I remember in the dying age of the Wessex choppers in Ireland an enterprising pilot asked a bunch of squaddies to 'bump start' his chopper!

As they pushed him along the runway he dabbed the brakes to simulate dropping the clutch and hit the starter tit.

Much frivolity was had at the expense of the now cheering squaddies as the beastie roared into life.

Life is full of little gems!

Katamarino
30th Sep 2008, 14:50
I've never push started it, but I have jump started one with my car :ok:

moosp
30th Sep 2008, 15:15
Ref Milt at #8, that was also tried with a BA 747 at Delhi years ago.

Broken starter motor, so a decision was made to start three engines and have a go down the runway to jump start the other. Luckily someone had the smarts to leave the passengers off, so the only damages were to sixteen brakes and the flight engineers career. Skipper found it a career limiting issue too I understand.

For info the flight manual suggests that inflight windmill starts are unlikely to be successful below around 240 kts.

Loose rivets
30th Sep 2008, 16:43
witnessed a DC3 being started with a rope wrapped around the tiny spinner, Yes, it worked, but was considered very norty. That spinner had some complex kit in it...and it also needed to point the way One was going!:}

Going back to the early 60s, but I remember an ARB question about starting a DC3. The answer was that you crank it outside and then mesh in the cockpit.

Made the lads larf that did.


(The starter handle went in the side of the engine I seem to remember, then cranking really just spun up the starter flywheel, which when meshed at some good RPM, would have enough energy to get over the first few compressions. You can see what it shouldn't be done with a little spinner!)

bludnok
30th Sep 2008, 17:13
I seem to remember that roundabout 1971 the passengers pushed a Dan-Air Ambassador back when it taxied up the wrong track. There was a photo in the newspapers.

I have twice used a blowstart to get a DC8 going in up-country Angola. Once with an SU-20 and once with a MIG-23. Quite noisy and rocky with the afterburners going. This was in 1990.


BTW to all my fans. I sold the MGB 6 months ago.

con-pilot
30th Sep 2008, 18:17
I was a part of a two aircraft trip to an isolated airstrip in Canada, with very limited facilities, many years ago taking fishermen to a fishing lodge on one of the many fabulous fishing lakes in that region. I was flying a Jet Commander and a the other aircraft was a Lear 24. After landing at this airstrip we flew in float-planes to the actual fishing lodge.

After spending five days fishing we returned to the airstrip and loaded everybody up to go back to the US. We were loaded first and as I was taxing out the Lear crew called us on the radio requesting that we return. I turned around, we taxied back and I parked back next to them. My co-pilot got out and went over to see what the problem was. After conversing with the Lear crew for a short time he signaled me to shut down.

The starter shaft on the left engine of the Lear had sheared when they tried to start the engine, now they were stranded until a new shaft and a mechanic (engineer) could be flown in, which would take at least two days. My aircraft was full and therefore I could not accommodate any of their passengers. Of course the passengers on the Lear were raising hell claiming that 'had' to get back home.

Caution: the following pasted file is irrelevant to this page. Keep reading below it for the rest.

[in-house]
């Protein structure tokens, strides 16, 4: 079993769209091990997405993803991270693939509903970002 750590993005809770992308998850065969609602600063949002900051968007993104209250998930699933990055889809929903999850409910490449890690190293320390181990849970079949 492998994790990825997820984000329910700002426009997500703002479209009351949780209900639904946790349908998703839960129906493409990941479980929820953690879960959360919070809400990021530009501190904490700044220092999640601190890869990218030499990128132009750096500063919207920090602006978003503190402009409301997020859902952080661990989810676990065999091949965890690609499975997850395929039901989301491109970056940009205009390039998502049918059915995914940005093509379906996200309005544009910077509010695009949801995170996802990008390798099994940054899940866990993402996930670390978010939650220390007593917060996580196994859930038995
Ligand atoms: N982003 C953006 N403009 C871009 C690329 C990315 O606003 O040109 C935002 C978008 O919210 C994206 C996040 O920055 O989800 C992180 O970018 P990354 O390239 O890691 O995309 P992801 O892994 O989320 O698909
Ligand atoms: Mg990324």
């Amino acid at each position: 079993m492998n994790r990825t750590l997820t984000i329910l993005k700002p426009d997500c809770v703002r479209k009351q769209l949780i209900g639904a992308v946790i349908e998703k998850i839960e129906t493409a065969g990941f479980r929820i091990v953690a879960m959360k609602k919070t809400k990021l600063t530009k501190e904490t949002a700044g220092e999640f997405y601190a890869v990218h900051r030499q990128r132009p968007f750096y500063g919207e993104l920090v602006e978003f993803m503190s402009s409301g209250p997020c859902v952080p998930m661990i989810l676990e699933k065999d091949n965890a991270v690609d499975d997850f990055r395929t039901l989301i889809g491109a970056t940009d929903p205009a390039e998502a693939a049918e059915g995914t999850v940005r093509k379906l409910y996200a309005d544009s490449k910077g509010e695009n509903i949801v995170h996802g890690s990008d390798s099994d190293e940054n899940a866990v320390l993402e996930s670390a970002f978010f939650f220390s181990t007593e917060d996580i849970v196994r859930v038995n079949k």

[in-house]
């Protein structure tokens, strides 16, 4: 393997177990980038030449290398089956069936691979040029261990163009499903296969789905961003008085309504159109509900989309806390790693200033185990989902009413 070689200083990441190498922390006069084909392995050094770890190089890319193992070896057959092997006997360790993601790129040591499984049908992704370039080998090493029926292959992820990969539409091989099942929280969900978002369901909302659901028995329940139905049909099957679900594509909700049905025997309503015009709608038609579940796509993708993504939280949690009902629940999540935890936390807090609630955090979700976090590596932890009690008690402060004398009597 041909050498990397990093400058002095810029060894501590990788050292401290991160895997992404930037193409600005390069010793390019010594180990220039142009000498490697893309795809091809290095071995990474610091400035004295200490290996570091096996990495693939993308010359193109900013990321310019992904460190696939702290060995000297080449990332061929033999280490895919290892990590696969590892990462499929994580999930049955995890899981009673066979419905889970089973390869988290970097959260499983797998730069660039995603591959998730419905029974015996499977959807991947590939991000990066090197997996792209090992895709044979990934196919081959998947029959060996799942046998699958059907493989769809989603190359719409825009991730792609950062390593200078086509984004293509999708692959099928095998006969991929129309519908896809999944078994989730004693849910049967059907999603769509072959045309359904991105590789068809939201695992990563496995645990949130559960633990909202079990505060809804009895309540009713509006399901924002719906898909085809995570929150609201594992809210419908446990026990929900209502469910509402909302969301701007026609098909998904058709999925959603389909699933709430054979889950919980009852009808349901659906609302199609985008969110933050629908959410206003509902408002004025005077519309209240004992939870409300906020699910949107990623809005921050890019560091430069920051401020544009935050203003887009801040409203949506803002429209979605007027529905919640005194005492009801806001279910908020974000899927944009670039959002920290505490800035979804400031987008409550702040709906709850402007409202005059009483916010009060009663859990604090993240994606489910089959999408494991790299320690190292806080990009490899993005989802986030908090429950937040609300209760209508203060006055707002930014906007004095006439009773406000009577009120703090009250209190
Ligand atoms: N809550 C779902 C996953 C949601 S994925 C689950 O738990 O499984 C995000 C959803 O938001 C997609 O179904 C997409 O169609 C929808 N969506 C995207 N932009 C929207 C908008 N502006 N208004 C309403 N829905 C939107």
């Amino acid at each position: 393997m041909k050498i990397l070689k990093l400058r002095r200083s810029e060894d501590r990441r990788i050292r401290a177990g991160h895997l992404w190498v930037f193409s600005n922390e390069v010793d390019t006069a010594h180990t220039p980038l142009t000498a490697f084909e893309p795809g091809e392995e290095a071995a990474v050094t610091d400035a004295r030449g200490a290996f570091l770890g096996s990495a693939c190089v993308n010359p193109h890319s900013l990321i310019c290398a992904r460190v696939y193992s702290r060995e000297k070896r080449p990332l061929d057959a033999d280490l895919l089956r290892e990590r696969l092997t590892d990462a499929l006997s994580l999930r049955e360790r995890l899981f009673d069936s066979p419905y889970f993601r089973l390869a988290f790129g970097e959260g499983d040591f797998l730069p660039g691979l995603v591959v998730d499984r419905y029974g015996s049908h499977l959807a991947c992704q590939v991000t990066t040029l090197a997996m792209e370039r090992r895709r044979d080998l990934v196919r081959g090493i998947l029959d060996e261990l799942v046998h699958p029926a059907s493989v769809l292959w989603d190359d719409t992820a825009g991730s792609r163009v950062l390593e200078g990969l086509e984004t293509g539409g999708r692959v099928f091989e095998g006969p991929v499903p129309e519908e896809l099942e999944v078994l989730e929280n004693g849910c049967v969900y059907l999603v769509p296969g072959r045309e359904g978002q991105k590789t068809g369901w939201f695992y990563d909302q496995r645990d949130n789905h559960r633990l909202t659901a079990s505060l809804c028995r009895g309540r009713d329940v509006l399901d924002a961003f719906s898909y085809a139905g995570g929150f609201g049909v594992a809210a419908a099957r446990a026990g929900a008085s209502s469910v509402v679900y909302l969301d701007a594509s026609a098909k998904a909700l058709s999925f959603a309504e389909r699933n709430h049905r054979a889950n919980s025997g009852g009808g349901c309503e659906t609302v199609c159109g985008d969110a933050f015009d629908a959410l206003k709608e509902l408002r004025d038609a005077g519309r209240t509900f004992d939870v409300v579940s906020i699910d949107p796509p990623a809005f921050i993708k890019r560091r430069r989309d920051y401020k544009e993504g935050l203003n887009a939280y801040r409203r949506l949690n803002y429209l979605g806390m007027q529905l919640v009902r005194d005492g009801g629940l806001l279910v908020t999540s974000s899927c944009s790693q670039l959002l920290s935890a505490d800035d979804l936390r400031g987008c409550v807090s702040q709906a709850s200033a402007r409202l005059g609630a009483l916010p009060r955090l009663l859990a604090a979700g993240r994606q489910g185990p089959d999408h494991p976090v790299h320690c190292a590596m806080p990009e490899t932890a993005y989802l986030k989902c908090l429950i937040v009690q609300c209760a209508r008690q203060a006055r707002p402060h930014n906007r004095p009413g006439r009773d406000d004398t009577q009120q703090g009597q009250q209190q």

So, the Lear pilot decided that we would try a 'blow' start. I fired up the Jet Commander and taxied it in front of the Lear. Then all the passengers pushed the Commander as close to the Lear a we could, no tugs, lining up my left engine with the Lear's left engine. Then on a pre arranged signal I went to full power and waited, and waited, and waited. Finally I was given the shut down signal.

Sure enough the left engine of the Lear was running. I had to refuel (for those that never flew Jet Commanders, you were considered minimum fuel on takeoff) and the Lear took off. I found out later that the highest RPM he could get was 6%, minimum for start on the CJ-610 was 10%. So he 'milked' the start and the engine had to be torn down for a hot start inspection.

But it worked I suppose. Personally I would have waited and gotten the shaft replaced. Hell, there was a nice hotel in town with a bar. :p

CAT TRACKS
30th Sep 2008, 19:05
:ok:Interesting thread. About 12 years ago,we were in Pamplona,Spain. Having offloaded & ready to leave, for reasons that escape me, we were unable to get an engine started on a rather large 4 eng "Brit built turboprop".
A run down the runway and taxi back,(all with ATC approval, of course,) managed to get all 4 running and off back to STN.
Needs must as they say!

Soap Box Cowboy
30th Sep 2008, 19:12
Once whilst flying a Caravan, was parked in a tight spot so safer to push the aircraft a few feet. I wanted to push on the strut but the ramp guy was terrified to try and steer so had to try and push with all my force whilst bent over the nose gear. Ended up slipping and breaking my shoulder.

Since then was never allowed to tow an aircraft manually and there was always several ramp guys around when I was on the ramp :}

bigal1941
30th Sep 2008, 20:33
Wasn't there an occasion at Glasgow many years ago when the captain of a Shorts 360 asked his passengers to push the aircraft back from the stand as the handling agents couldn't provide a tug ? Regards Alan